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Vince Brunetti

Hyatt Regency Waikiki Beach Resort and Spa announces the use of locally-sourced, sustainable products along with healthier menu options. The transition, which began in 2011 as part of a complete overhaul of its dining outlets is now reflected across the property, as part of a new corporate food and beverage philosophy, 'Food. Thoughtfully Sourced. Carefully Served'. Highlights include: at least five local ingredients on every menu; cage-free eggs on all menus; vegan, gluten-free and vegetarian choices on all menus; and smaller portions. Vincent Brunetti, executive assistant manager and food and beverage director shares his thoughts about this transition. Read on...

Michael Haynie, SR.

Profitable food and beverage in a hotel environment is possible, but it needs to be taken seriously as a priority. Owners no longer tolerate amenities in hotels with one hundred plus percent cost. Understanding your market and what you want to be, as well as hiring the right food and beverage skills to suit your operations will give your restaurant a chance to succeed. Read on...

Brian Mitchell

Does F&B have sufficient sales focus? Can the F&B model as it exists in full-service hotels learn from other sales cultures? We maintain that it not only can, but must, if profit returns are to be lifted. We demonstrate how an incremental beverage sales strategy based on impulse sales, trade-up sales, add-on sales, and solution selling methods, can be successfully applied within F&B operations - in a way that not only protects the establishment's service reputation, but significantly enhances it through greater enjoyment for diners. A crucial element is the use of diner psychology techniques within the expertise capability of all floor staff. Read on...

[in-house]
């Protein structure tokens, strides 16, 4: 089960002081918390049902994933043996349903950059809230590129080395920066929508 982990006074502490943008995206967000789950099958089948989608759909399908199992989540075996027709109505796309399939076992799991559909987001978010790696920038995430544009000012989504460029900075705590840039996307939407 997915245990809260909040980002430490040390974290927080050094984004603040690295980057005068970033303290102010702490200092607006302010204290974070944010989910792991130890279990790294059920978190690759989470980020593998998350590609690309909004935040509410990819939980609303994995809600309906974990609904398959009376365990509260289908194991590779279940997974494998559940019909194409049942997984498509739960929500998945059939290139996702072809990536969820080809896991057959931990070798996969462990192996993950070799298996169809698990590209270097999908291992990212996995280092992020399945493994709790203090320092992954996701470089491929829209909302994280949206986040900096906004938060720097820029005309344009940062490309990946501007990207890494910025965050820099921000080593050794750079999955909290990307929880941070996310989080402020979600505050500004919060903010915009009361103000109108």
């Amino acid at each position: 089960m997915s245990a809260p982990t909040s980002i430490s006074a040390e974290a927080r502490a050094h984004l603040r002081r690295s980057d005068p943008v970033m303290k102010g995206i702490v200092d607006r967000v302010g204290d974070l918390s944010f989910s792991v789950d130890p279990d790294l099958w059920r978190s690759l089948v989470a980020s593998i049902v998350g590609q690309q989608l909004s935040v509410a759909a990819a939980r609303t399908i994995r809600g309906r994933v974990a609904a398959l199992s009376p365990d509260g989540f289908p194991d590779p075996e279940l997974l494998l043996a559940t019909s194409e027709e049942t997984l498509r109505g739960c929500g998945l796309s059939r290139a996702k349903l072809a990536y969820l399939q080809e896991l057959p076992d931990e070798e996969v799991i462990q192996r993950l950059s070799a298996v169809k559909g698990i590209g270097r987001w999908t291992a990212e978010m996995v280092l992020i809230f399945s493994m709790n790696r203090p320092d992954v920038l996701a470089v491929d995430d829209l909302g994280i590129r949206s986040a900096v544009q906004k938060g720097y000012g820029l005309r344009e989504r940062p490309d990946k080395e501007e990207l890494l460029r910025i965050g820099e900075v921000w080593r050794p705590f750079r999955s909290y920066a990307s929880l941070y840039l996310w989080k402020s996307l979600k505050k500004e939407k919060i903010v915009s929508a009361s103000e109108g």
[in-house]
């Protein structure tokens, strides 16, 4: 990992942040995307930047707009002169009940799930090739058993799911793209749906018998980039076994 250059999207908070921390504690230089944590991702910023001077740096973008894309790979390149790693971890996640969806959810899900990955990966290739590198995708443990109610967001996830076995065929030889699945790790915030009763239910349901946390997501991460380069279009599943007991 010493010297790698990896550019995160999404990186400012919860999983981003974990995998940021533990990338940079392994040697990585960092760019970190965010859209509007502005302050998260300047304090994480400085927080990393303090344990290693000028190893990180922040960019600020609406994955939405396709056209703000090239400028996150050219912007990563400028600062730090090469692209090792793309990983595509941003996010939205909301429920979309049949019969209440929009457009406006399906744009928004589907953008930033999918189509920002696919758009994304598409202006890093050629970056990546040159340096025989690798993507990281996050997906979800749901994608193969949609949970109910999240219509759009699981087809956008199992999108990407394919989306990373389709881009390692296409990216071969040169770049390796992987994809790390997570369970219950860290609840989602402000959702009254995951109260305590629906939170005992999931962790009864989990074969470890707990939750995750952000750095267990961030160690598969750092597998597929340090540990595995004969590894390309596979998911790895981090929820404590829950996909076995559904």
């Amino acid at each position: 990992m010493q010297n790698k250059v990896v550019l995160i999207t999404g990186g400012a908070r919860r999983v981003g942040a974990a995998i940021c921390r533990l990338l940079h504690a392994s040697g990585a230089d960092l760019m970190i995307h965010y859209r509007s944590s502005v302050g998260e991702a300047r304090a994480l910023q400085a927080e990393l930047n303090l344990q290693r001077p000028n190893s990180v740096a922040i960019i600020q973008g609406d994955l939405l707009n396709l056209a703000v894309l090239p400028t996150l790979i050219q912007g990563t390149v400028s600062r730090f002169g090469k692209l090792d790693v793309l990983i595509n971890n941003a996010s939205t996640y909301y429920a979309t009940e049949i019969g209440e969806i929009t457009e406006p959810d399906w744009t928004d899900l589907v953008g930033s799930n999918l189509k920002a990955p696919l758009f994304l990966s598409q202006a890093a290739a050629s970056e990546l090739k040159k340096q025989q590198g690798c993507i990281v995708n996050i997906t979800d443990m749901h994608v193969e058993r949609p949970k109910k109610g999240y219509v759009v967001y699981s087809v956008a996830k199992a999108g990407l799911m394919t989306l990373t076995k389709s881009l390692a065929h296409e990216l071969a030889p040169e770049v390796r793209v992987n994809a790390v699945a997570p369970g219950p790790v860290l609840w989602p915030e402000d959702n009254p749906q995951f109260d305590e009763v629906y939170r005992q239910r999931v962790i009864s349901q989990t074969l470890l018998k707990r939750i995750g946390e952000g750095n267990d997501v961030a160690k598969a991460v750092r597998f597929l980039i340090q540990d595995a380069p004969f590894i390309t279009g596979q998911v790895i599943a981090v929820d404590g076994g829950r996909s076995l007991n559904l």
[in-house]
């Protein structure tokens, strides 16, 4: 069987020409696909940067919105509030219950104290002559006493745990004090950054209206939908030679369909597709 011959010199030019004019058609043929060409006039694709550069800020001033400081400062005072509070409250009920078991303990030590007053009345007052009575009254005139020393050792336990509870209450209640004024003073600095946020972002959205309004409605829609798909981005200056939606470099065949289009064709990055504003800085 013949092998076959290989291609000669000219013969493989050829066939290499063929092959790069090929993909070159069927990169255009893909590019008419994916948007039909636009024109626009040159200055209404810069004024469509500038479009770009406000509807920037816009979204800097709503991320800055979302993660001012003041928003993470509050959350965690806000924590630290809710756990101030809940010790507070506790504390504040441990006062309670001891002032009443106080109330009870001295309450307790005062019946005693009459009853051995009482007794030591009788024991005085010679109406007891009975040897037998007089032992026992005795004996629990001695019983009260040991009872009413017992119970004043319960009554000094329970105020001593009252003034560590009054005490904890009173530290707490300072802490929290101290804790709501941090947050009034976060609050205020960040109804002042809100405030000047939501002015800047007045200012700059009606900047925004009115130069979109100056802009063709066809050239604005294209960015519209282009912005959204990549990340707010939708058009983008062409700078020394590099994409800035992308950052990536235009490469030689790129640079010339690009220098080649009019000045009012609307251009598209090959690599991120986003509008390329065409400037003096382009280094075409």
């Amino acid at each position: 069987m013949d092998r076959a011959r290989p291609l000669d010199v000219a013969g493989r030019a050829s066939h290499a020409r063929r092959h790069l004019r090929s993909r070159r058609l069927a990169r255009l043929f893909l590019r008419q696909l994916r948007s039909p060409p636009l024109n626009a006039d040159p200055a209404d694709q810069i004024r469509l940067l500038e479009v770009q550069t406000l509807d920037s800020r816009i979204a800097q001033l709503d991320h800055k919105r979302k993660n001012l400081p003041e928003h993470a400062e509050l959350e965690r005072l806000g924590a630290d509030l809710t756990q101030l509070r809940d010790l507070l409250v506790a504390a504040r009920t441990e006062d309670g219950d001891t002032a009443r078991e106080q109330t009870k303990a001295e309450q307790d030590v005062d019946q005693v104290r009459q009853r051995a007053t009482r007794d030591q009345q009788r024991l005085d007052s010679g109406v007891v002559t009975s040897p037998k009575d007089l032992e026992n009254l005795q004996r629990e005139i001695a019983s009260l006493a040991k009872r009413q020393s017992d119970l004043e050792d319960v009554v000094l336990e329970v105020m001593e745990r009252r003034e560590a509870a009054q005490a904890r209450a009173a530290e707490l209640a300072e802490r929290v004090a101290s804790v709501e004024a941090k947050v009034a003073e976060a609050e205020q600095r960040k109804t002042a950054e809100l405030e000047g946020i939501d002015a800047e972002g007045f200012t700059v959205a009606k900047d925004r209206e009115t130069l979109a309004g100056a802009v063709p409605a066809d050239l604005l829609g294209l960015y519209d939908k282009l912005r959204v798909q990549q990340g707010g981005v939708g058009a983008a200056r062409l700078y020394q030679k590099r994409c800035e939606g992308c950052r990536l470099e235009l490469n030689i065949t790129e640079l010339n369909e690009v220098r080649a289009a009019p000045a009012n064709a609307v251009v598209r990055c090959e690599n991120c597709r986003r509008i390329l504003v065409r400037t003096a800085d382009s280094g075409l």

Colby Brock

A hotel acts as catalyst in bringing people from all walks of life, demographically, geographically, and otherwise, together to share in a singular experience. Yet, a hotel's highest goal is to give guests a feeling of home. This gives rise to an interesting proposition; home means something different for each of us. Therefore, each person will have a completely subjective experience. Now, we can take that one step further. When it comes to operating a successful food and beverage department within a hotel, your goal is not only to accommodate hotel guests, but the local community as well, unless you are resigned to only catering to your room guests. Pleasing the bedroom community presents an even more compelling conundrum. Read on...

Ian McPhee

Over the years, Hoteliers have provided value to the luxury traveler via various amenities -- from thirsty bath robes and opulent spa escapes -- to bespoke mini-bars, personal butlers and the latest in technology at one's fingertips. These however, have become industry standards at high end properties across the globe and for the guest whom the dollar amount is not a question, The Ritz-Carlton, Kapalua augments world-renowned service with island-savvy and innovative approaches, offering both tangible and intangible added-value for our guests. Read on...

Rohit Verma

A web-based study of nearly 500 respondents conducted by two researchers at Cornell University compared three possibilities for presenting the service charge for a prix fixe meal, namely, as a percentage added to the meal price, as a dollar amount added to the meal price, and as an unknown amount obscured by inclusion in the full meal price. The researchers concluded that the respondents inferred a 15-percent service charge, when one was not specified. Thus, a stated percentage service charge over that amount was viewed as "expensive." Survey participants regarded the dollar-amount service charges similarly, but this format also may serve to obscure the service charge calculation. Read on...